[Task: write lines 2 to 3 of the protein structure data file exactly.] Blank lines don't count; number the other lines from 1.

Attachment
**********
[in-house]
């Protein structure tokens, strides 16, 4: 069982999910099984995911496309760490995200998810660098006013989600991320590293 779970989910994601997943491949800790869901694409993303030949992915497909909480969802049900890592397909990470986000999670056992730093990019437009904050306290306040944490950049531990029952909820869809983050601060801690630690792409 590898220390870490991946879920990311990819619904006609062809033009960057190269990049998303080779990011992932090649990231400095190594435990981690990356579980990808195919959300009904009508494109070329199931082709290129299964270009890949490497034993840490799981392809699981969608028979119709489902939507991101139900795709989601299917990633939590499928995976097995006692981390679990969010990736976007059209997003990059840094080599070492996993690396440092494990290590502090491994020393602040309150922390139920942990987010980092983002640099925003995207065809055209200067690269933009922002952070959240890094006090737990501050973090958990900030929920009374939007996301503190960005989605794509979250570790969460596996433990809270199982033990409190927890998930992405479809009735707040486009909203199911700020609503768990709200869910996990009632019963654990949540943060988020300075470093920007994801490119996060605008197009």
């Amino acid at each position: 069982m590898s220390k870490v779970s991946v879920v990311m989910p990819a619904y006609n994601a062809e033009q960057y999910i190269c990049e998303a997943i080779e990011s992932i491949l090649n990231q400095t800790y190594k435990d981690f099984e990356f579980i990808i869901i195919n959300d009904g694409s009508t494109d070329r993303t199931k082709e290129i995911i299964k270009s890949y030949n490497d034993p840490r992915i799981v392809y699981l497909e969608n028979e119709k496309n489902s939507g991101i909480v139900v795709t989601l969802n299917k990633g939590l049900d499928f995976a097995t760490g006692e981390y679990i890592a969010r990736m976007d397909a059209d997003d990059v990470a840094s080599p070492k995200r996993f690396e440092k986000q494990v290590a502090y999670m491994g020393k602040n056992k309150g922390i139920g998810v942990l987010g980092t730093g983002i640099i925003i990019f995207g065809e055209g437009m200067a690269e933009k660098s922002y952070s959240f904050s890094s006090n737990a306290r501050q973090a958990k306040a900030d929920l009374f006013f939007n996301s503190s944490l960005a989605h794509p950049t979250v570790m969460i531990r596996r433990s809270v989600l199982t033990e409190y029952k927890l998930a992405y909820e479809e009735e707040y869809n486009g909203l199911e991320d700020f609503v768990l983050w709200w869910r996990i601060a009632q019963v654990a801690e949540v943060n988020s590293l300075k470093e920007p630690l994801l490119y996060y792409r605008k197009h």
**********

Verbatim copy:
């Protein structure tokens, strides 16, 4: 069982999910099984995911496309760490995200998810660098006013989600991320590293 779970989910994601997943491949800790869901694409993303030949992915497909909480969802049900890592397909990470986000999670056992730093990019437009904050306290306040944490950049531990029952909820869809983050601060801690630690792409 590898220390870490991946879920990311990819619904006609062809033009960057190269990049998303080779990011992932090649990231400095190594435990981690990356579980990808195919959300009904009508494109070329199931082709290129299964270009890949490497034993840490799981392809699981969608028979119709489902939507991101139900795709989601299917990633939590499928995976097995006692981390679990969010990736976007059209997003990059840094080599070492996993690396440092494990290590502090491994020393602040309150922390139920942990987010980092983002640099925003995207065809055209200067690269933009922002952070959240890094006090737990501050973090958990900030929920009374939007996301503190960005989605794509979250570790969460596996433990809270199982033990409190927890998930992405479809009735707040486009909203199911700020609503768990709200869910996990009632019963654990949540943060988020300075470093920007994801490119996060605008197009």
């Amino acid at each position: 069982m590898s220390k870490v779970s991946v879920v990311m989910p990819a619904y006609n994601a062809e033009q960057y999910i190269c990049e998303a997943i080779e990011s992932i491949l090649n990231q400095t800790y190594k435990d981690f099984e990356f579980i990808i869901i195919n959300d009904g694409s009508t494109d070329r993303t199931k082709e290129i995911i299964k270009s890949y030949n490497d034993p840490r992915i799981v392809y699981l497909e969608n028979e119709k496309n489902s939507g991101i909480v139900v795709t989601l969802n299917k990633g939590l049900d499928f995976a097995t760490g006692e981390y679990i890592a969010r990736m976007d397909a059209d997003d990059v990470a840094s080599p070492k995200r996993f690396e440092k986000q494990v290590a502090y999670m491994g020393k602040n056992k309150g922390i139920g998810v942990l987010g980092t730093g983002i640099i925003i990019f995207g065809e055209g437009m200067a690269e933009k660098s922002y952070s959240f904050s890094s006090n737990a306290r501050q973090a958990k306040a900030d929920l009374f006013f939007n996301s503190s944490l960005a989605h794509p950049t979250v570790m969460i531990r596996r433990s809270v989600l199982t033990e409190y029952k927890l998930a992405y909820e479809e009735e707040y869809n486009g909203l199911e991320d700020f609503v768990l983050w709200w869910r996990i601060a009632q019963v654990a801690e949540v943060n988020s590293l300075k470093e920007p630690l994801l490119y996060y792409r605008k197009h």